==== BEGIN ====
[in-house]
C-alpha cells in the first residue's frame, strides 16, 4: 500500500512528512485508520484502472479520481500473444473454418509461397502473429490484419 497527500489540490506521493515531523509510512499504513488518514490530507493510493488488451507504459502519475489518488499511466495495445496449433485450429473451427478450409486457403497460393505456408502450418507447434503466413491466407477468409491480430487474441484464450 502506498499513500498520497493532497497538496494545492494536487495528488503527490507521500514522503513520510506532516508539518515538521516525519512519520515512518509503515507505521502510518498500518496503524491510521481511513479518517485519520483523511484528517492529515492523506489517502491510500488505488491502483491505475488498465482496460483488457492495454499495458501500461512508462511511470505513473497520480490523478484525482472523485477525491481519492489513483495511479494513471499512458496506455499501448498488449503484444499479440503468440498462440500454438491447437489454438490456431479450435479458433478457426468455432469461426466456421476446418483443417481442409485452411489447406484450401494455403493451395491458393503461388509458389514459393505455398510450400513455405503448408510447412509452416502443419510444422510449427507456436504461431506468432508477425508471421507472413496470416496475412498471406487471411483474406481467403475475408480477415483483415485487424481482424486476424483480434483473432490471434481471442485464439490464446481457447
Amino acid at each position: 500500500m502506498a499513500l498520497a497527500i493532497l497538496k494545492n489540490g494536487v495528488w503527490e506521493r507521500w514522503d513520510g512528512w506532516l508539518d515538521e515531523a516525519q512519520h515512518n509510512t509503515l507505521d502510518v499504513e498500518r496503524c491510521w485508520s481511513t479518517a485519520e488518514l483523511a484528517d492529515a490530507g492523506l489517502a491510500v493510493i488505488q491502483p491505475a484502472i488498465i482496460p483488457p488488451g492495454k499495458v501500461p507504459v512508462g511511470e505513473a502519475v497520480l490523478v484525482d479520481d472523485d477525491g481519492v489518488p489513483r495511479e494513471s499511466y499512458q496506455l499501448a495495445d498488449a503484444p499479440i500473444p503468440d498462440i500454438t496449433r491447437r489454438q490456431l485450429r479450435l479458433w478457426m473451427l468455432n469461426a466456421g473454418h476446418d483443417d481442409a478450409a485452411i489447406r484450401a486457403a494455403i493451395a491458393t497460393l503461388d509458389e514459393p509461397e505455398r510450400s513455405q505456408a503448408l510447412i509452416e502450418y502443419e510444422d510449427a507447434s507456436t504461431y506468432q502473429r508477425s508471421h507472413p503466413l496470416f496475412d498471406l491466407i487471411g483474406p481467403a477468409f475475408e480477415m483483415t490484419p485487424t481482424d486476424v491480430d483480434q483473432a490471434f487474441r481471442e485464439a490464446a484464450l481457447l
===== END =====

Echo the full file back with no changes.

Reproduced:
[in-house]
C-alpha cells in the first residue's frame, strides 16, 4: 500500500512528512485508520484502472479520481500473444473454418509461397502473429490484419 497527500489540490506521493515531523509510512499504513488518514490530507493510493488488451507504459502519475489518488499511466495495445496449433485450429473451427478450409486457403497460393505456408502450418507447434503466413491466407477468409491480430487474441484464450 502506498499513500498520497493532497497538496494545492494536487495528488503527490507521500514522503513520510506532516508539518515538521516525519512519520515512518509503515507505521502510518498500518496503524491510521481511513479518517485519520483523511484528517492529515492523506489517502491510500488505488491502483491505475488498465482496460483488457492495454499495458501500461512508462511511470505513473497520480490523478484525482472523485477525491481519492489513483495511479494513471499512458496506455499501448498488449503484444499479440503468440498462440500454438491447437489454438490456431479450435479458433478457426468455432469461426466456421476446418483443417481442409485452411489447406484450401494455403493451395491458393503461388509458389514459393505455398510450400513455405503448408510447412509452416502443419510444422510449427507456436504461431506468432508477425508471421507472413496470416496475412498471406487471411483474406481467403475475408480477415483483415485487424481482424486476424483480434483473432490471434481471442485464439490464446481457447
Amino acid at each position: 500500500m502506498a499513500l498520497a497527500i493532497l497538496k494545492n489540490g494536487v495528488w503527490e506521493r507521500w514522503d513520510g512528512w506532516l508539518d515538521e515531523a516525519q512519520h515512518n509510512t509503515l507505521d502510518v499504513e498500518r496503524c491510521w485508520s481511513t479518517a485519520e488518514l483523511a484528517d492529515a490530507g492523506l489517502a491510500v493510493i488505488q491502483p491505475a484502472i488498465i482496460p483488457p488488451g492495454k499495458v501500461p507504459v512508462g511511470e505513473a502519475v497520480l490523478v484525482d479520481d472523485d477525491g481519492v489518488p489513483r495511479e494513471s499511466y499512458q496506455l499501448a495495445d498488449a503484444p499479440i500473444p503468440d498462440i500454438t496449433r491447437r489454438q490456431l485450429r479450435l479458433w478457426m473451427l468455432n469461426a466456421g473454418h476446418d483443417d481442409a478450409a485452411i489447406r484450401a486457403a494455403i493451395a491458393t497460393l503461388d509458389e514459393p509461397e505455398r510450400s513455405q505456408a503448408l510447412i509452416e502450418y502443419e510444422d510449427a507447434s507456436t504461431y506468432q502473429r508477425s508471421h507472413p503466413l496470416f496475412d498471406l491466407i487471411g483474406p481467403a477468409f475475408e480477415m483483415t490484419p485487424t481482424d486476424v491480430d483480434q483473432a490471434f487474441r481471442e485464439a490464446a484464450l481457447l